Agur then begins in verse 16 to describe things that are not satisfied. Sheol, or the grave, is never satisfied. Likewise, the barren womb, parched and thirsty ground, and a forest fire that just does not seem to die out all illustrate human greed, which is never fully satisfied.
Now with that, Agur makes some positive observations about life. He writes in verses 18-19:
Three things are too wonderful for me; four I do not understand: the way of an eagle in the sky, the way of a serpent on a rock, the way of a ship on the high seas, and the way of a man with a virgin [that is, a woman he has fallen in love with].
These are wonderful things to observe.
But then he adds one thing he just does not understand. Verse 20 says, “The way of an adulteress: she eats and wipes her mouth and says, ‘I have done no wrong.’” She does not see any damage done to her family, her marriage, or other people. “I have done nothing wrong,” she says.
This is the perfect picture of our world today with all its sexual immorality. The world does not think it is wrong at all. It is something to be proud of, something you can celebrate. There is no need to worry about the ruin it brings to a marriage, a family, a home, or even a nation.
Now with that, the writer turns to some wisdom the world of creation offers us. Verse 24 says, “Four things on earth are small, but they are exceedingly wise.” The author then points out four specific creatures. First is the ant, which stores up food for the coming winter; second is the rock badger, which lives in the rocky cliffs for protection. These creatures understand their limitations and never stray far from home; and that is pretty good advice for us today.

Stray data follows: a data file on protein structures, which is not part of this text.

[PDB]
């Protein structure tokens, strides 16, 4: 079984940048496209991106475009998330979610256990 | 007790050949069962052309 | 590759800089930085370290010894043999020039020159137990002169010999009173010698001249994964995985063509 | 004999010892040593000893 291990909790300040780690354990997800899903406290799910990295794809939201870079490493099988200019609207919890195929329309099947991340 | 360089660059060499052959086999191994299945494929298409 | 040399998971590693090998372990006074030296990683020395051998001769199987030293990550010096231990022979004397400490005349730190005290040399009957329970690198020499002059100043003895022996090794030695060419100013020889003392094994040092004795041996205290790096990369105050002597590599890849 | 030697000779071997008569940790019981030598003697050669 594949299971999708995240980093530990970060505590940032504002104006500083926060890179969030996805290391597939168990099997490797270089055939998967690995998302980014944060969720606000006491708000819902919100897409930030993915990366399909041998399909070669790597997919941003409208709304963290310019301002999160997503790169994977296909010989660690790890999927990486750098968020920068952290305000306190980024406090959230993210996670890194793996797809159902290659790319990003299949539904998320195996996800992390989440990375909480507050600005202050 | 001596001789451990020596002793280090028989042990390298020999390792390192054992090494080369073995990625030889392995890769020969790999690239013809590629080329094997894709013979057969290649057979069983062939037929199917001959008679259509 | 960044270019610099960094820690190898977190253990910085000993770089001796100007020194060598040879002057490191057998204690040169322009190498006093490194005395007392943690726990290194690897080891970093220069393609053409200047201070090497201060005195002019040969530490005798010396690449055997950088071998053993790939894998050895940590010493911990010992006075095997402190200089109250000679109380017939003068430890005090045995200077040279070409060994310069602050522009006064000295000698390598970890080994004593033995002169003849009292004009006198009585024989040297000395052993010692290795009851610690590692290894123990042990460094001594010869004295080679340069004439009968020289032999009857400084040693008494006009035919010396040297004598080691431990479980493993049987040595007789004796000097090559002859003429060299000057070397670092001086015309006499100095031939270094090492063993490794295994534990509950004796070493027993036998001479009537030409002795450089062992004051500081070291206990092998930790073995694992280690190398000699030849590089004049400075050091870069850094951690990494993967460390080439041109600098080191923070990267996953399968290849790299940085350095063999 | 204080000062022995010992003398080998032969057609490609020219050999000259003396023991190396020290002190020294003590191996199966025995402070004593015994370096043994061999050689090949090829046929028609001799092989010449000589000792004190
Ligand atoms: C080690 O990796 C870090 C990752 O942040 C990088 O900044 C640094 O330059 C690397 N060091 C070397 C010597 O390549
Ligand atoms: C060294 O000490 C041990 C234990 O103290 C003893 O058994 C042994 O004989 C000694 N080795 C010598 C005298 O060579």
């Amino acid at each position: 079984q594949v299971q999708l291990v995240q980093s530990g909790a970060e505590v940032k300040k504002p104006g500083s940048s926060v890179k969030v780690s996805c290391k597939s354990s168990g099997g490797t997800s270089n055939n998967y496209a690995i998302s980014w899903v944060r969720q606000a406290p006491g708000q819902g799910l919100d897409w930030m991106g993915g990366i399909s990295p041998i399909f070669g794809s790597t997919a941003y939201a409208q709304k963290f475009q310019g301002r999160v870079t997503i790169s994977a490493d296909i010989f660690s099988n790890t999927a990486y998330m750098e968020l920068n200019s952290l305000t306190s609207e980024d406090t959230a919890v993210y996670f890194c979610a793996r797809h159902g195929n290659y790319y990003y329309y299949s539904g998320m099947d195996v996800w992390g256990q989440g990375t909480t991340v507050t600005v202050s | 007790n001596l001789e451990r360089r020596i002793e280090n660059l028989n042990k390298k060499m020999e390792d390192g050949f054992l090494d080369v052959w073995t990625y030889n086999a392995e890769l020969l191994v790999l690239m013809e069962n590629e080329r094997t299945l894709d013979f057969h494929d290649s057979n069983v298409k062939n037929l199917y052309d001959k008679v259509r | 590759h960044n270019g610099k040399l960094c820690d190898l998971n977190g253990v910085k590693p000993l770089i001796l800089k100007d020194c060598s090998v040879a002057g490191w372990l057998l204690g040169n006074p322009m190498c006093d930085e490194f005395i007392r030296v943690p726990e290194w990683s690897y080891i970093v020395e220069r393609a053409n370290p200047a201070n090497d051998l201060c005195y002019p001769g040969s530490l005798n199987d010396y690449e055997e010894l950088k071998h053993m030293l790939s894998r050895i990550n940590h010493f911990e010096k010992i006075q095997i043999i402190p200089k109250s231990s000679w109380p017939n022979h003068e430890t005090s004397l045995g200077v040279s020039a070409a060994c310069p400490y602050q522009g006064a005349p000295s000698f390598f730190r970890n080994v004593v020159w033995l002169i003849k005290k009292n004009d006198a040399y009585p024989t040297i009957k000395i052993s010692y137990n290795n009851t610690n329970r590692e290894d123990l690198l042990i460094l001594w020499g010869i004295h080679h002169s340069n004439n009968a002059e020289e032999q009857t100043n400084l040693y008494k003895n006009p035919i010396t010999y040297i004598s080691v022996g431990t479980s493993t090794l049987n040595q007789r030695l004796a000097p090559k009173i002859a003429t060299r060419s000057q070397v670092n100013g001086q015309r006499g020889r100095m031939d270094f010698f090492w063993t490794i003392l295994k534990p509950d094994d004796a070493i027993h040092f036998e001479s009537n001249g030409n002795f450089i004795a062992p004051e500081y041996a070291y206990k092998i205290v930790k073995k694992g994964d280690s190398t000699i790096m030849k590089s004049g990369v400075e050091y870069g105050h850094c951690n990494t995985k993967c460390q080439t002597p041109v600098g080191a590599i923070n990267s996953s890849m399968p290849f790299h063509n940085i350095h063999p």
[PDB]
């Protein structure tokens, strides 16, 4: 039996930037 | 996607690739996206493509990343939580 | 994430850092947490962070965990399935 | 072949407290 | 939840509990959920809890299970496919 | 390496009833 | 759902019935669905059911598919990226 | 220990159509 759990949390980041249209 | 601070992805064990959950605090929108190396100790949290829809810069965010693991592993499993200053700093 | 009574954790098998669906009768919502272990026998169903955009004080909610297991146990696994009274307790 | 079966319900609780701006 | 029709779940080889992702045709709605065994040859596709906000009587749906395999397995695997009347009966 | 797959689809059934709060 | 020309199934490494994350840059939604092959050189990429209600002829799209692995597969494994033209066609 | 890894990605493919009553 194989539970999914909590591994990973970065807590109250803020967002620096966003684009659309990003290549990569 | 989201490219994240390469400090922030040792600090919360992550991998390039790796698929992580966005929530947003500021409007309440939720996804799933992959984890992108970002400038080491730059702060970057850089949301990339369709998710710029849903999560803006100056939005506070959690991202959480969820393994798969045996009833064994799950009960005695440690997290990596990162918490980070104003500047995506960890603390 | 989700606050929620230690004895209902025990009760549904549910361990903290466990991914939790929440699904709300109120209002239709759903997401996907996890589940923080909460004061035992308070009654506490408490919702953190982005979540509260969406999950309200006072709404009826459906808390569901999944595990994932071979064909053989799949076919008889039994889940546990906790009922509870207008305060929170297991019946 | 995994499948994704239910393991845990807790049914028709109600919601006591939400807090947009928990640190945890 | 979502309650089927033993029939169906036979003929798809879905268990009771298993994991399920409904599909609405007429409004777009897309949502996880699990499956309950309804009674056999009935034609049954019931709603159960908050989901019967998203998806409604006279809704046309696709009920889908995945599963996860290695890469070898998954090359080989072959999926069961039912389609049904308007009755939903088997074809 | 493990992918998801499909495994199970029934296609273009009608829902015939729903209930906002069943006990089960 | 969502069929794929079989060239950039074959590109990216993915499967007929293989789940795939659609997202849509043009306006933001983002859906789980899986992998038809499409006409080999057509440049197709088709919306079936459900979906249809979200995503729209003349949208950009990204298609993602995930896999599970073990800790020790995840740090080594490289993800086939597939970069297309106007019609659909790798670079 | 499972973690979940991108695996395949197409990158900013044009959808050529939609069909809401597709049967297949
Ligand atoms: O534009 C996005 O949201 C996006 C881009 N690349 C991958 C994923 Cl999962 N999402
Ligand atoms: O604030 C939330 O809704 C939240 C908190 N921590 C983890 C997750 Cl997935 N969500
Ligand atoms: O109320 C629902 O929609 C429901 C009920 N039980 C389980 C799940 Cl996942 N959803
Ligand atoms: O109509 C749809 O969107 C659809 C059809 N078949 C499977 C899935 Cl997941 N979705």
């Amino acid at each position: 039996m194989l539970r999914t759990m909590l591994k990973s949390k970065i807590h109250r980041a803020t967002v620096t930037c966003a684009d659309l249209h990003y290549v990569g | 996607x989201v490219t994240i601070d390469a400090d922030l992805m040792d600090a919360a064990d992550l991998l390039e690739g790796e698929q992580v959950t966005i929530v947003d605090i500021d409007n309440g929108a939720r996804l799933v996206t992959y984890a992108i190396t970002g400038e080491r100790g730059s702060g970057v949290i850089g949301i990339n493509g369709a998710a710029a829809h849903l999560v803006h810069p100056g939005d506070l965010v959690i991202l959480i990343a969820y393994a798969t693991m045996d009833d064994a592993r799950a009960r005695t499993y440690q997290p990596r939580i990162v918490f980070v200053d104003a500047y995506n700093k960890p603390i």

The locusts, mentioned in verse 27, “have no king, yet all of them march in rank.” Even though no one is barking out orders, they have enough sense to work in unity. Then verse 28 lists the little lizard. It is tiny, but because of its persistence, it lives inside the palaces of kings.
Agur now writes in verses 30 and 31 of four things that are “stately”—that is, they are impressive in their appearance. He points out the lion, the strutting rooster, the male goat, and a king surrounded by his army. All four, picture confidence and strength.
It is not hard to observe that God has created certain animals for prominent positions; He has also placed certain people in prominent leadership roles. And a wise person recognizes this is the created order of God.
And with that, chapter 30 wraps up with a warning not to try to exalt yourself. Don’t work at your own promotion. That will open the door to scheming and manipulation and then anger and frustration if you do not get ahead.
Agur writes in verse 32, “If you have been foolish, exalting yourself, or if you have been devising evil, put your hand on your mouth.” Stop talking about yourself. Stop scheming to get ahead.
I was driving my pickup truck down the interstate the other day, and a sports car raced past me—it must have been going 100 miles an hour. It made me feel like I was in the way. As the car blasted by me, I noticed the license plate read, “Nfront”—and he certainly was. It was pretty obvious that what mattered to that driver was getting ahead of everybody else. I couldn’t help but think that is the wisdom of the world—do whatever it takes to get to the front of the line.
Beloved, the wisdom of God reminds us that while we should take initiative and work hard, we are to trust the Lord for His direction, His promotion, His assignment, His placement of us where we are, and with humility learn to appreciate our creator God and His perfect wisdom in our lives.